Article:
Figure 4 illustrates some of the connections made by the group after they were asked to suggest how ‘elephant’ might help to design a better phone.
Figure 4: Use of ‘Elephant’ To Help Design A Better Mobile
(partial picture - details omitted for clarity)
After the connection-making phase was finished, the solution ideas generated were analysed relative to the TRIZ Inventive Principles. The working hypothesis was that all of the ideas generated by connecting ‘phone’ to ‘elephant’ could also be generated using the TRIZ solution triggers; or, in other words, that the dictionary of useful random words needs to contain only very few (40 Principles, plus 76 Standards, plus 8/17/20/31 depending how you slice them, trends) of the tens of thousands of words in a normal dictionary.
While in no way considered as exhaustive, it was discovered that all of the connections made by the group were indeed consistent with this hypothesis; each one having a direct correlation to one or more of the TRIZ triggers:
|Grey||-||different colours||-||Colour Changes|
|Memory||-||more memory||-||Mono-Bi-Poly(similar) trend|
|Flapping||-||flexible||-||Flexible Shells/Parameter Changes/Dynamics|
|Heavy||-||light||-||Taking Out/Parameter Changes|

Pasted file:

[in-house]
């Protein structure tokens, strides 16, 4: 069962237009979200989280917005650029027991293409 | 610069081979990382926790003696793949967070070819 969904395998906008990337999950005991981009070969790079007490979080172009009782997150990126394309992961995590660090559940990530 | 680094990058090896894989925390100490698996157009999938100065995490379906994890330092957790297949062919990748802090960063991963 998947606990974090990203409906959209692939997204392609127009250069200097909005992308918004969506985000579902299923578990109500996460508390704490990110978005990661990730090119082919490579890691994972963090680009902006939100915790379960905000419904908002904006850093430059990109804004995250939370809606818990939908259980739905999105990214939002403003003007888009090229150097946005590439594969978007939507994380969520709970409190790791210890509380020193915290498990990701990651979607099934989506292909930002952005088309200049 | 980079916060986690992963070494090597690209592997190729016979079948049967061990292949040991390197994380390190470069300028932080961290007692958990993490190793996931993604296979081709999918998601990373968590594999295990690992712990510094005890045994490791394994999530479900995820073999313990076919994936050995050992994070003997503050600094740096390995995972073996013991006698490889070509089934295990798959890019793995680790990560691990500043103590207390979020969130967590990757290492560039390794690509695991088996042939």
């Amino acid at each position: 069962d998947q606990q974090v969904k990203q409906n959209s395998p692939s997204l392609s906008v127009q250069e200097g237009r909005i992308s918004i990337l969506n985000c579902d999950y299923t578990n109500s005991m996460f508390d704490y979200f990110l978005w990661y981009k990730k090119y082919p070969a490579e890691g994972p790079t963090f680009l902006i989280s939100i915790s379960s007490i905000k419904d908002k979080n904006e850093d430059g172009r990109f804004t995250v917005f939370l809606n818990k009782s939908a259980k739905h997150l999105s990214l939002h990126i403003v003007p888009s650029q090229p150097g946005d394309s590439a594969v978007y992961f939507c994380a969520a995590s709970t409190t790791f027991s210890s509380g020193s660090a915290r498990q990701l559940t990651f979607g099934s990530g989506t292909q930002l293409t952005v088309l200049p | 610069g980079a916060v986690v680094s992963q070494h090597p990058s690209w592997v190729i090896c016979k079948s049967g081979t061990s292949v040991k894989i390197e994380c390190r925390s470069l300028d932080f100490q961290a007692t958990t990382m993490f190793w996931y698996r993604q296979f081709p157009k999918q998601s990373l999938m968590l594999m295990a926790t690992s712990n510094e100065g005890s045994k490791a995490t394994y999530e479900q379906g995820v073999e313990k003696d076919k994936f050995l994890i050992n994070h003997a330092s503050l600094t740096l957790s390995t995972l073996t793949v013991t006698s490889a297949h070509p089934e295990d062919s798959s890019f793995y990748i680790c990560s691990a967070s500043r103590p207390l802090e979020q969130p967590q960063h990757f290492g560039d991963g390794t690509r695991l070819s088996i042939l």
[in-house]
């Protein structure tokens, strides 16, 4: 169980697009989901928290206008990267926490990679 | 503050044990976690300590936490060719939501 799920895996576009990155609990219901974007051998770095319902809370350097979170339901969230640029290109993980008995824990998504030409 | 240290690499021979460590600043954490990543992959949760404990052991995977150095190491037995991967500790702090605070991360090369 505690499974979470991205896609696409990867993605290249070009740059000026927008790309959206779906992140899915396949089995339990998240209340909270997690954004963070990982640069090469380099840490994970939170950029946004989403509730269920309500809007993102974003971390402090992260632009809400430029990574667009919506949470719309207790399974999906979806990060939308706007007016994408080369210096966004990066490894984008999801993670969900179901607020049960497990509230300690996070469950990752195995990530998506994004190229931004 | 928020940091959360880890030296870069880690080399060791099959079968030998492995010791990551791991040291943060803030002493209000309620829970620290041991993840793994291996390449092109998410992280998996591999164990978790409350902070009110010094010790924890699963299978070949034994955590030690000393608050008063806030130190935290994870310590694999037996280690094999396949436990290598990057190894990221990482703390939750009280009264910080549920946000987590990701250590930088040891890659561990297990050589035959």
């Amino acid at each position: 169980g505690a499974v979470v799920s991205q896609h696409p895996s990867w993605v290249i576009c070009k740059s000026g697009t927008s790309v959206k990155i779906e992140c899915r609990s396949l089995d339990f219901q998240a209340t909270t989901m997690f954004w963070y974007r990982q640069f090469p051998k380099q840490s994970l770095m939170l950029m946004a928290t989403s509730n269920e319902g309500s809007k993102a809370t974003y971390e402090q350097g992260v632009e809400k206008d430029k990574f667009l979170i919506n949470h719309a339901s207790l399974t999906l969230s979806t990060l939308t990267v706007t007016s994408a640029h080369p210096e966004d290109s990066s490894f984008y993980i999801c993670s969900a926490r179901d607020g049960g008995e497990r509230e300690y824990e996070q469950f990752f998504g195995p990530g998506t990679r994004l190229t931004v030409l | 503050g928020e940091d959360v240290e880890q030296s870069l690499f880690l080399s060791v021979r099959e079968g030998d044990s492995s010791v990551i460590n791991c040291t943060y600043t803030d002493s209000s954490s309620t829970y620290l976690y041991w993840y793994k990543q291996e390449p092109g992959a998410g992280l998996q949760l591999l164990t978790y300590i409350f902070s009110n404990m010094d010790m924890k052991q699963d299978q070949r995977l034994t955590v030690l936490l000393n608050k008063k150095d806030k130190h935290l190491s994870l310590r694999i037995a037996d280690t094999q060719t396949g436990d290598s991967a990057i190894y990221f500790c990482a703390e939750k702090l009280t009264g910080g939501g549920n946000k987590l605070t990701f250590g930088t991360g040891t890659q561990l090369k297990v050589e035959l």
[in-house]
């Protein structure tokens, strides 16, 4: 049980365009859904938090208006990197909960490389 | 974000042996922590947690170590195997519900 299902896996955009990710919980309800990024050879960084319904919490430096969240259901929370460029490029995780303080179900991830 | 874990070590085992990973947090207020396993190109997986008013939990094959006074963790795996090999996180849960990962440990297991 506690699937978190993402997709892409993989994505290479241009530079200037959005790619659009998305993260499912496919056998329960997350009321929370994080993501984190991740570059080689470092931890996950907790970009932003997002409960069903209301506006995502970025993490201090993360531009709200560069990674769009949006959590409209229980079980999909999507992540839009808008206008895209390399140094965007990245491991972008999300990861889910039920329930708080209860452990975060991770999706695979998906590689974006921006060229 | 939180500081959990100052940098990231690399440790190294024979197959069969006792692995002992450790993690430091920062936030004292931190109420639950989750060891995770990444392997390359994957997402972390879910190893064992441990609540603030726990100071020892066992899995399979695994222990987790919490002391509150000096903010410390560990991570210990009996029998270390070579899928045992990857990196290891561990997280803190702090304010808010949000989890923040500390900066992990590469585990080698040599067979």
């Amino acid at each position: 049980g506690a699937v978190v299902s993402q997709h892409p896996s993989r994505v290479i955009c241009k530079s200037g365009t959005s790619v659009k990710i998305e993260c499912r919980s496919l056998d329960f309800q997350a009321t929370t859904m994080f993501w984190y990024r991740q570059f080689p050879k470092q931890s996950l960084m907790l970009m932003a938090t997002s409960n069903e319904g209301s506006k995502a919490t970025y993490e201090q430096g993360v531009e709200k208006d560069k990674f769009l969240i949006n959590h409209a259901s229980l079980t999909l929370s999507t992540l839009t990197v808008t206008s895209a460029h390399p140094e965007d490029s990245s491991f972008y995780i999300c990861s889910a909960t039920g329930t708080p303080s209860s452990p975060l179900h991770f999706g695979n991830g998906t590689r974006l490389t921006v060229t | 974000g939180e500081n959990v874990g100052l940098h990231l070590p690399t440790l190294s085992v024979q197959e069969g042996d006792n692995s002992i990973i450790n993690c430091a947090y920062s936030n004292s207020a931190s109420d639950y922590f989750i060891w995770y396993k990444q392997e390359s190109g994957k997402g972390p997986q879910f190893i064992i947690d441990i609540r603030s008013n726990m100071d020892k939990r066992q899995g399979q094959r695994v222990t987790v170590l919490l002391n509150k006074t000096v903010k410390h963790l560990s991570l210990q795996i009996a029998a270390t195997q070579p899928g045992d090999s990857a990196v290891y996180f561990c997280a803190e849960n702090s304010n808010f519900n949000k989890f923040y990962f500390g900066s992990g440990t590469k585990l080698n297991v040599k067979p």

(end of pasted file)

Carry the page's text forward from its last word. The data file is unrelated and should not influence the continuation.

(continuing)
Subsequent other connections between ‘phone’ and other random words have similarly failed to generate ideas which the TRIZ triggers would not have obtained more directly. The reader might like to try the experiment for themselves - a bounty for any useful connections that none of the TRIZ triggers would provide!
The continuing hypothesis therefore remains standing that the TRIZ triggers will connect us to all of the good ideas that might be generated by a whole dictionary full of random words; that the TRIZ triggers will point us to all of the good places to dig in a Klondike search space (‘all’ is a very strong word - as TRIZ is built from the world’s scientific excellence, a better description would be ‘all of the solutions that would be found by all of the world’s past and current inventive minds’. There is always the chance (hope) that there are new as yet undiscovered solution triggers out there in Klondike space).
To offer a more visual image, Figure 5 suggests that a Klondike search space for a problem like ‘better mobile phone’ contains a number of ‘good’ places to dig for solutions. We can use a random word to help find these places (and thus risk the possibility that we will not choose enough random words to locate all of the good places), or we can use TRIZ triggers to directly tell us where ‘all’ (see above) of those good places are.
Figure 5: Relationship Between DeBono Klondike Search Strategies and TRIZ
Connection With DeBono and System Operator